Original v. Cover — #2 of a Series

(10 pm. – promoted by ek hornbeck)

old watch tower Pictures, Images and Photos

Many thanks are extended to those who provided suggested alternative titles for this series last week.  A title that clearly, cleverly and completely explains the purpose of the diary, without being too lengthy, seems to present a daunting challenge. New ideas are still welcome, and perhaps after a few more weekly diaries, a poll of those suggestions will be offered on this site.  Please stay tuned.

As always, this writer is indebted primarily to the wikipedia site for much of the information that follows.

Please note that there are many cover versions of this song to be found on various websites.  Narrowing down the list to four versions was a very difficult task.  Please feel free to add links to other favorites in the comments section that follows.

The featured song this week was recorded in Nashville, Tennessee, by its composer on November 6, 1967, and released as part of the album which was released on December 27, 1967.  The genre of the original recording is listed as folk rock.  

The composer of this song had spent the previous year, while residing near Woodstock, New York, recovering from a motorcycle accident sustained during the summer of 1966.  Having exited the fast lane associated with touring, this composer became a family man and cultivated a growing interest in the Bible, as reflected in this song’s lyrics, as well as other numbers he wrote around that same time.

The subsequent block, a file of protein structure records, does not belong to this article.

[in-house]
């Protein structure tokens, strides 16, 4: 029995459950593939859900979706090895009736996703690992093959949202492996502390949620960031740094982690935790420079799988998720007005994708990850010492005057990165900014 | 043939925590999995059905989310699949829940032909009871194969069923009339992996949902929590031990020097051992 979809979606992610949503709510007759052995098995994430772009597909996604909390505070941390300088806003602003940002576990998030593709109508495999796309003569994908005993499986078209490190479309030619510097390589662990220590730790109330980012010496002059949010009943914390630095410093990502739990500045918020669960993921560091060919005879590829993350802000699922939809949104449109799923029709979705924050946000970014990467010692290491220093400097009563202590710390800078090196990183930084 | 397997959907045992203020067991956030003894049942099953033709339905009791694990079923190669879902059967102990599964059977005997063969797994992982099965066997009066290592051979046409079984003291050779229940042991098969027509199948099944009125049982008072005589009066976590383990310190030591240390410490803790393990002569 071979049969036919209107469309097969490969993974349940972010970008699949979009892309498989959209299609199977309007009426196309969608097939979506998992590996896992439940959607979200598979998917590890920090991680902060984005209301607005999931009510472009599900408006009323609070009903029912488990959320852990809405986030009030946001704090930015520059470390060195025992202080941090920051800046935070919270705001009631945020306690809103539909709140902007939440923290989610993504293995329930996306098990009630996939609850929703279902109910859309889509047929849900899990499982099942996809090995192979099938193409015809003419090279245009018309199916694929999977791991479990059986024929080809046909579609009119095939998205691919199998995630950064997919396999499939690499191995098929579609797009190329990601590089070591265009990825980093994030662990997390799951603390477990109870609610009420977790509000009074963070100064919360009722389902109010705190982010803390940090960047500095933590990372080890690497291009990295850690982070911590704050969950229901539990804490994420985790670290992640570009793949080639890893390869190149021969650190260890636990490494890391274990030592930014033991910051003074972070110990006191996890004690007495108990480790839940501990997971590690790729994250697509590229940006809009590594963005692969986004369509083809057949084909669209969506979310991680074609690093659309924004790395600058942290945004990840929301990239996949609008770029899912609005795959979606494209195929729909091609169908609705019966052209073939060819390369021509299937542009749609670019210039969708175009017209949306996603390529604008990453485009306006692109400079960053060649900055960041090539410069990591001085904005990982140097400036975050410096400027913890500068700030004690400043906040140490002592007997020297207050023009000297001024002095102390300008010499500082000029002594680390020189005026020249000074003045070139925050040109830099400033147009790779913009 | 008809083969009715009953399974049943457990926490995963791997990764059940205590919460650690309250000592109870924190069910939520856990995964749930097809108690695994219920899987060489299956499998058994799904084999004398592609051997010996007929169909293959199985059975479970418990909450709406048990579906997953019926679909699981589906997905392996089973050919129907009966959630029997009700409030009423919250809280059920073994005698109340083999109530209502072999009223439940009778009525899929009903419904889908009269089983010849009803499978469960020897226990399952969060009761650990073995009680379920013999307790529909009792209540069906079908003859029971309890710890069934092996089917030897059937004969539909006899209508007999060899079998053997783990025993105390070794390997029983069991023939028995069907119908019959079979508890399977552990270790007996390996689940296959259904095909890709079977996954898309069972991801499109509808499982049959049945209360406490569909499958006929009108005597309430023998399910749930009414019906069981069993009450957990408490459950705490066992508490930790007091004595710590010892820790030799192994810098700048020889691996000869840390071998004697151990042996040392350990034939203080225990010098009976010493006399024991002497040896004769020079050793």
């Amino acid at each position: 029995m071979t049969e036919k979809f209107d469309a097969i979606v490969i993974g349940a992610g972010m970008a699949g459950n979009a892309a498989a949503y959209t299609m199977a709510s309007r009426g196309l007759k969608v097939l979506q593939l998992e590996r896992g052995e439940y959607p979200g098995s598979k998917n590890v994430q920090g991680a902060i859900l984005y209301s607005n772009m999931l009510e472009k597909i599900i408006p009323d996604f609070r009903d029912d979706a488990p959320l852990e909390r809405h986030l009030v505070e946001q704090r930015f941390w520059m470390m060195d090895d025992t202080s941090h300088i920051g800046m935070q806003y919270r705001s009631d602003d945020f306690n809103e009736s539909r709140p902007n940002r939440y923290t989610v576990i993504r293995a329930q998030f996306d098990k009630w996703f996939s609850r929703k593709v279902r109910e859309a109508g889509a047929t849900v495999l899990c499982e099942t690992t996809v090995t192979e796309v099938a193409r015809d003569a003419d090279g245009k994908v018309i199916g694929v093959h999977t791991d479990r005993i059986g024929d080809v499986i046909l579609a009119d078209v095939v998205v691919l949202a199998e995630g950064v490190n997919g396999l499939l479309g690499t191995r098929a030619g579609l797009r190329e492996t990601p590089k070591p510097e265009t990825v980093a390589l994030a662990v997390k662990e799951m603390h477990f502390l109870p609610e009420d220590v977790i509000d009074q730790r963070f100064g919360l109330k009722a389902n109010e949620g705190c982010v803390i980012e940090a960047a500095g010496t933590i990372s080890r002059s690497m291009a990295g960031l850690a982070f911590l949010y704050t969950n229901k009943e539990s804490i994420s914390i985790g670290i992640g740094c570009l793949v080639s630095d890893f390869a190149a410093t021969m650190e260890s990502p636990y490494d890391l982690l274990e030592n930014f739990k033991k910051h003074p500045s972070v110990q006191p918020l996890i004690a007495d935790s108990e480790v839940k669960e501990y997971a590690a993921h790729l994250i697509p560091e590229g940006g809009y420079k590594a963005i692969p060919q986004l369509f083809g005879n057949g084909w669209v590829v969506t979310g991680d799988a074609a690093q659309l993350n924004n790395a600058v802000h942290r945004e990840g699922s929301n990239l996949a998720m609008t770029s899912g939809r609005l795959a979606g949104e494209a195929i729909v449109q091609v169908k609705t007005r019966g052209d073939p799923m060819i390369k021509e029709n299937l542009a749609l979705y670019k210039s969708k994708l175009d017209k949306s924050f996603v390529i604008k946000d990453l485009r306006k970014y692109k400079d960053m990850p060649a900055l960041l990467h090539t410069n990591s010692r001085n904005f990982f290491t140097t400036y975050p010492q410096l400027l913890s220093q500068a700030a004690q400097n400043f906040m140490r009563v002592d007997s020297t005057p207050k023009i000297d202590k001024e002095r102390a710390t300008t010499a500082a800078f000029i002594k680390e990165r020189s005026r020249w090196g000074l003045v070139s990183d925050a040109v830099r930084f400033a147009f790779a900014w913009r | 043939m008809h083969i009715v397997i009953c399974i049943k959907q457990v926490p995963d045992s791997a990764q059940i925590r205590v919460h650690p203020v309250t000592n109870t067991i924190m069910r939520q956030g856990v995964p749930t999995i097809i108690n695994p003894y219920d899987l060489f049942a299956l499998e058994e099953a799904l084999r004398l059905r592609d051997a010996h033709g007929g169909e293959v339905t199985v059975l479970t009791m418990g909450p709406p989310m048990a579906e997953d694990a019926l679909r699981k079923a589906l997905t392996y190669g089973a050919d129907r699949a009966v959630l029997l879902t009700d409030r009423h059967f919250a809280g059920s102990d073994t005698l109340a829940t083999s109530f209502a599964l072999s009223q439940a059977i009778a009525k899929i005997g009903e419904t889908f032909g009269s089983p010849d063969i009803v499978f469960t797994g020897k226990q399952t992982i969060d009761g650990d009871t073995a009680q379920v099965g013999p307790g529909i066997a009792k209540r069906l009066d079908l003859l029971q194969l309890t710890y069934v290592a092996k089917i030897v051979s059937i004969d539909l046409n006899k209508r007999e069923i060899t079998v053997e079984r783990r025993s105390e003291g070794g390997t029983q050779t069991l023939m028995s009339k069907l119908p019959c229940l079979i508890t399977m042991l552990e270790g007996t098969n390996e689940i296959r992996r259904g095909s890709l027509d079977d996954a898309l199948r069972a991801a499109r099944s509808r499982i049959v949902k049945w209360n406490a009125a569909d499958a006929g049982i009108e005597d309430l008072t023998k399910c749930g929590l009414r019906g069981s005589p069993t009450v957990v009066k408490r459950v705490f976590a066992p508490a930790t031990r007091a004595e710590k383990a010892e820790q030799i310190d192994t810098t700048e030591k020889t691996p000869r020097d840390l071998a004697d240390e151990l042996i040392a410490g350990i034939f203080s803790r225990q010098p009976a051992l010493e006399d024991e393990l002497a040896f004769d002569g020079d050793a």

No doubt, most readers have already correctly guessed the identity of this song several paragraphs ago, however, to avoid any further suspense, the featured song this week is Bob Dylan’s “All Along the Watchtower.”

Bob Dylan’s original version of this song has been described as a masterpiece of understatement, as described by Andy Gill:

“In Dylan’s version of the song, it’s the barrenness of the scenario which grips, the high haunting harmonica and simple forward motion of the riff carrying understated implications of cataclysm; as subsequently recorded by Jimi Hendrix, … that cataclysm is rendered scarily palpable through the dervish whirls of guitar.”

Locating a copy of the original version of this song, as recorded on the Dylan’s album, John Wesley Harding, seems to be  a near impossible task.  It seems that, after hearing other versions of his song, his performances became attempts to imitate the interpretations of others.  I have included an image of the album cover, along with what I believe to be a link to the original studio recording.  Perhaps someone else might be able to translate the text on the site and/or come up with a better video version of the Dylan original.  Here’s the link.  

John Wesley Harding Pictures, Images and Photos

During a September 2, 1995 interview, Bob Dylan described his reaction upon hearing the Jimi Hendrix’ version of this song, as published in the Fort Lauderdale Sun Sentinel:

“It overwhelmed me, really. He had such talent, he could find things inside a song and vigorously develop them. He found things that other people wouldn’t think of finding in there. He probably improved upon it by the spaces he was using. I took license with the song from his version, actually, and continue to do it to this day.”

In a booklet included with his Biograph album, Dylan further commented, regarding Hendrix’ interpretation: